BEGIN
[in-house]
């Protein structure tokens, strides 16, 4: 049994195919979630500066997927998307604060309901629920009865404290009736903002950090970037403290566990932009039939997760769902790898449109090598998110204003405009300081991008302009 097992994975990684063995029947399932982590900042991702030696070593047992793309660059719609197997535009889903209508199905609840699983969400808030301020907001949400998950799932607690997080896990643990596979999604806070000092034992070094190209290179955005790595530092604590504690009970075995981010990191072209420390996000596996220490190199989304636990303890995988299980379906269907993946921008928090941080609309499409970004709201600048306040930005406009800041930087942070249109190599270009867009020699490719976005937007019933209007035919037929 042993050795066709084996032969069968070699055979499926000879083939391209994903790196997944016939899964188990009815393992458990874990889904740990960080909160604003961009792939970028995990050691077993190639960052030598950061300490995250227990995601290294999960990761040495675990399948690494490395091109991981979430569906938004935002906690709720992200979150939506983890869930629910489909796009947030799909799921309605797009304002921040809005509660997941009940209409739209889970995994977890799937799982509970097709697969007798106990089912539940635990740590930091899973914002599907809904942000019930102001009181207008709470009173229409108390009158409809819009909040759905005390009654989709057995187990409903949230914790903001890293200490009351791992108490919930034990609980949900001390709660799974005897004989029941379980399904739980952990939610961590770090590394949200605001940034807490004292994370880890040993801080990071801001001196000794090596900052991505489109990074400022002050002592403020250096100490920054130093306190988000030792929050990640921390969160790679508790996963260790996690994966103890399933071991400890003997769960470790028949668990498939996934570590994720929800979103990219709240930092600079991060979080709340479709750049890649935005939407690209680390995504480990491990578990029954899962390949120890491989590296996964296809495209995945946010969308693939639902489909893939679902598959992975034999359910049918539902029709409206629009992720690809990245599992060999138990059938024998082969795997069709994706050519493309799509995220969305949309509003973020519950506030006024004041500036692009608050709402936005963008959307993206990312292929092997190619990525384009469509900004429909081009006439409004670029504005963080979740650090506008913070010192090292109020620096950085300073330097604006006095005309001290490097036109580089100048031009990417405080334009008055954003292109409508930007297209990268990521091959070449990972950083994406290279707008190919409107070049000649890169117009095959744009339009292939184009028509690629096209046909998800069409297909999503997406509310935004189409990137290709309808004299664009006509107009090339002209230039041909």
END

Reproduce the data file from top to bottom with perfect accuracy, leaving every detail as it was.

[in-house]
């Protein structure tokens, strides 16, 4: 049994195919979630500066997927998307604060309901629920009865404290009736903002950090970037403290566990932009039939997760769902790898449109090598998110204003405009300081991008302009 097992994975990684063995029947399932982590900042991702030696070593047992793309660059719609197997535009889903209508199905609840699983969400808030301020907001949400998950799932607690997080896990643990596979999604806070000092034992070094190209290179955005790595530092604590504690009970075995981010990191072209420390996000596996220490190199989304636990303890995988299980379906269907993946921008928090941080609309499409970004709201600048306040930005406009800041930087942070249109190599270009867009020699490719976005937007019933209007035919037929 042993050795066709084996032969069968070699055979499926000879083939391209994903790196997944016939899964188990009815393992458990874990889904740990960080909160604003961009792939970028995990050691077993190639960052030598950061300490995250227990995601290294999960990761040495675990399948690494490395091109991981979430569906938004935002906690709720992200979150939506983890869930629910489909796009947030799909799921309605797009304002921040809005509660997941009940209409739209889970995994977890799937799982509970097709697969007798106990089912539940635990740590930091899973914002599907809904942000019930102001009181207008709470009173229409108390009158409809819009909040759905005390009654989709057995187990409903949230914790903001890293200490009351791992108490919930034990609980949900001390709660799974005897004989029941379980399904739980952990939610961590770090590394949200605001940034807490004292994370880890040993801080990071801001001196000794090596900052991505489109990074400022002050002592403020250096100490920054130093306190988000030792929050990640921390969160790679508790996963260790996690994966103890399933071991400890003997769960470790028949668990498939996934570590994720929800979103990219709240930092600079991060979080709340479709750049890649935005939407690209680390995504480990491990578990029954899962390949120890491989590296996964296809495209995945946010969308693939639902489909893939679902598959992975034999359910049918539902029709409206629009992720690809990245599992060999138990059938024998082969795997069709994706050519493309799509995220969305949309509003973020519950506030006024004041500036692009608050709402936005963008959307993206990312292929092997190619990525384009469509900004429909081009006439409004670029504005963080979740650090506008913070010192090292109020620096950085300073330097604006006095005309001290490097036109580089100048031009990417405080334009008055954003292109409508930007297209990268990521091959070449990972950083994406290279707008190919409107070049000649890169117009095959744009339009292939184009028509690629096209046909998800069409297909999503997406509310935004189409990137290709309808004299664009006509107009090339002209230039041909």